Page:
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Longest wavelength ever seen

  1. Aug 19, 2010 #1
    I've gotten curious about how the human eye's sensitivity to long wavelengths drops off. What's the longest wavelength anybody has ever seen? I know there is nonzero (but very low) sensitivity to 800+ nm light, but does anybody know the extreme long wavelength limit of human vision?
     
  2. jcsd
  3. Aug 22, 2010 #2
    My mouse has a 852 nm laser and I can just barely see a faint red when I stare into it.
     
  4. Aug 22, 2010 #3

    jim mcnamara

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    Staff: Mentor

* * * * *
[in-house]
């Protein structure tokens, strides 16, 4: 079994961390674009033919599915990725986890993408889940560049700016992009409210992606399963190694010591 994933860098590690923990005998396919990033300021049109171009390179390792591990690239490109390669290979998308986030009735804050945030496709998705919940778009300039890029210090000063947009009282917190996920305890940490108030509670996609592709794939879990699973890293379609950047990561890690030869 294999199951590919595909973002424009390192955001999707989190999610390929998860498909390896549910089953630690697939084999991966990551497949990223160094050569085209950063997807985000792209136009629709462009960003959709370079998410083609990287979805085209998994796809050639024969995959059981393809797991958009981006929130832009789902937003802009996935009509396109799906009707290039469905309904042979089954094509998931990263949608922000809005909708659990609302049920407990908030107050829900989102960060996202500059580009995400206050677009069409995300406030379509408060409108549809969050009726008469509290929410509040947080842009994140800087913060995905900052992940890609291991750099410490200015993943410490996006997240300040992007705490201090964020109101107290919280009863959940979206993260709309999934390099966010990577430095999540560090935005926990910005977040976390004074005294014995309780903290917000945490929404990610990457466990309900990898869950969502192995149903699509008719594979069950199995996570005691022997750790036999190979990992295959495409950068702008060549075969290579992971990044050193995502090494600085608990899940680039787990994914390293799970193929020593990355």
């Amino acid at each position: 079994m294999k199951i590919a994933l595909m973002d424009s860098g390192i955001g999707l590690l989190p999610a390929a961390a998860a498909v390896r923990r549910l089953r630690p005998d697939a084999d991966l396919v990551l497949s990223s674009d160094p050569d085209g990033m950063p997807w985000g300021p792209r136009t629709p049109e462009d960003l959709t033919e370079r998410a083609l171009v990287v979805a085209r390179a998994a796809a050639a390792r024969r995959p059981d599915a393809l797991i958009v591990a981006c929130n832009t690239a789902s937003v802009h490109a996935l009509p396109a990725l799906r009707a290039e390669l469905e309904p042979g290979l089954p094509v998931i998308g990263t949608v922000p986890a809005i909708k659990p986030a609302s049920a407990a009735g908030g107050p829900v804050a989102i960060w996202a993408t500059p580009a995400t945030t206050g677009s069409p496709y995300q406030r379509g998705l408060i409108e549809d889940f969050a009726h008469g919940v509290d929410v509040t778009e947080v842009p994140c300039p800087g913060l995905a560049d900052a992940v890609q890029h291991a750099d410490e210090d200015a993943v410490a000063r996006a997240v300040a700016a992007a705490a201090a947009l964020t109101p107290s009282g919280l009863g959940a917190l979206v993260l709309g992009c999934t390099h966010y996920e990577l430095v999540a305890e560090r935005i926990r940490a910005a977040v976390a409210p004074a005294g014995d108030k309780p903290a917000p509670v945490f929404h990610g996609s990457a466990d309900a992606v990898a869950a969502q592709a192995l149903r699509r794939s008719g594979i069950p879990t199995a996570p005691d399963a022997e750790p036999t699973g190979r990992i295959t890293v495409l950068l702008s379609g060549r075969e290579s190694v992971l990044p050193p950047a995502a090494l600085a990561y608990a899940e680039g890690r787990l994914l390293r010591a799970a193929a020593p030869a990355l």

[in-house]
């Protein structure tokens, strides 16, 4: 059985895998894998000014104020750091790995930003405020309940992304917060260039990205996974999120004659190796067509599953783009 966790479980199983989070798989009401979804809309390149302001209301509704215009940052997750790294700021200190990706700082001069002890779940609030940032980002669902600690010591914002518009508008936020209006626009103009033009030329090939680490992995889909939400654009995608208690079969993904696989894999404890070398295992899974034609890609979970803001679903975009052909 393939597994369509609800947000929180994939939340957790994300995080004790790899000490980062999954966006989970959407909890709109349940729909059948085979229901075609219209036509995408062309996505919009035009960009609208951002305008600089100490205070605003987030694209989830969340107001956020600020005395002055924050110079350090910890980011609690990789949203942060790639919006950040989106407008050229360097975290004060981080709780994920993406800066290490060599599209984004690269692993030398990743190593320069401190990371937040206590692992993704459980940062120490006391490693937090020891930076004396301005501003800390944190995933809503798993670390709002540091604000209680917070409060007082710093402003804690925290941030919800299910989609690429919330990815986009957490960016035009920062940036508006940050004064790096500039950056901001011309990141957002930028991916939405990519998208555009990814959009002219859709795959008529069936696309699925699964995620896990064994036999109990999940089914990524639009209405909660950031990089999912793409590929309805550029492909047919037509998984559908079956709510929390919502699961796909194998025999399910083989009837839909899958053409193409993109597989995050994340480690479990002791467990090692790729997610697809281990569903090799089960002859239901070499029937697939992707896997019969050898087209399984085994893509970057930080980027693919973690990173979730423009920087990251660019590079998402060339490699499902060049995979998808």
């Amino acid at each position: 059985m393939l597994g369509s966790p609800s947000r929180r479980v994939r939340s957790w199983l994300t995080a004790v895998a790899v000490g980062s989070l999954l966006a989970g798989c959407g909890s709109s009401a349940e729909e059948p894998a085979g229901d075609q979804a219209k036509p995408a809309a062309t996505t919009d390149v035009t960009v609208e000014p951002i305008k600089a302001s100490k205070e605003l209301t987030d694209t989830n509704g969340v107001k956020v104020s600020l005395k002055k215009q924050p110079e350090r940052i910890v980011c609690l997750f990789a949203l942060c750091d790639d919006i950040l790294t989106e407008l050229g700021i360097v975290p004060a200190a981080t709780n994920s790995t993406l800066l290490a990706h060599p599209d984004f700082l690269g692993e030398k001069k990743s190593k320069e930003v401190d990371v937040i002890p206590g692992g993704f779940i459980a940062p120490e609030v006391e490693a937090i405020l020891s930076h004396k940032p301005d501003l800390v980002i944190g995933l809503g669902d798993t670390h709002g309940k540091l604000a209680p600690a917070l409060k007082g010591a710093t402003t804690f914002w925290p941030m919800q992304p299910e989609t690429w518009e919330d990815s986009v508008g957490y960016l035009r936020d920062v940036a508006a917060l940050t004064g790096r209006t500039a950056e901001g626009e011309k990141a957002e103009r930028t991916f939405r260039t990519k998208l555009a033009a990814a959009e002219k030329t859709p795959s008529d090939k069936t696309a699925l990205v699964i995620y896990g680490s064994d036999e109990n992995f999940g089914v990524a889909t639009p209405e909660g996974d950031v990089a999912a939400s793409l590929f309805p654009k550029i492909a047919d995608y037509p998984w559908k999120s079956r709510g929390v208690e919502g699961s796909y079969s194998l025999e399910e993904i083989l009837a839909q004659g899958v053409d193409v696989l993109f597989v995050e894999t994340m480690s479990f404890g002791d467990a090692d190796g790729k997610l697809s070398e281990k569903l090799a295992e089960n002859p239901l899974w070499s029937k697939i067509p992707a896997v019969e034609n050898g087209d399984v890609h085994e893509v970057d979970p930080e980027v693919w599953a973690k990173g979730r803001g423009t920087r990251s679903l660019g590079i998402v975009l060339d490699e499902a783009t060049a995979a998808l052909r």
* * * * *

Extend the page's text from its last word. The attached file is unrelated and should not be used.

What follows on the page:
See this article:
    http://www.iscc.org/jubilee2006/abstracts/JakabAbstract.pdf [Broken]

    Humans have a lot of alleles for the cone (color) pigments, some rare ones extend the visible spectrum slightly. This also results in a very few women having tetrachromatic color vision, and it is also the root cause of color blindness. Rod cell pigments do not absorb longer wavelengths - google for the Purkinje effect - so they probably do not extend vision in the direction you are interested in.

    Note: there is an optical problem with extending the range of visible wavelengths - an image that is correctly focused on the fovea (cone cells) for 500nm light willl not be focused well at 1000nm, assuming humans could see 1000nm light which they cannot, AFAIK.

    See this for the 'five site rule' on the origins and evolution of color vision in mammals
    http://mbe.oxfordjournals.org/cgi/content/abstract/15/5/560
     
    Last edited by a moderator: May 4, 2017
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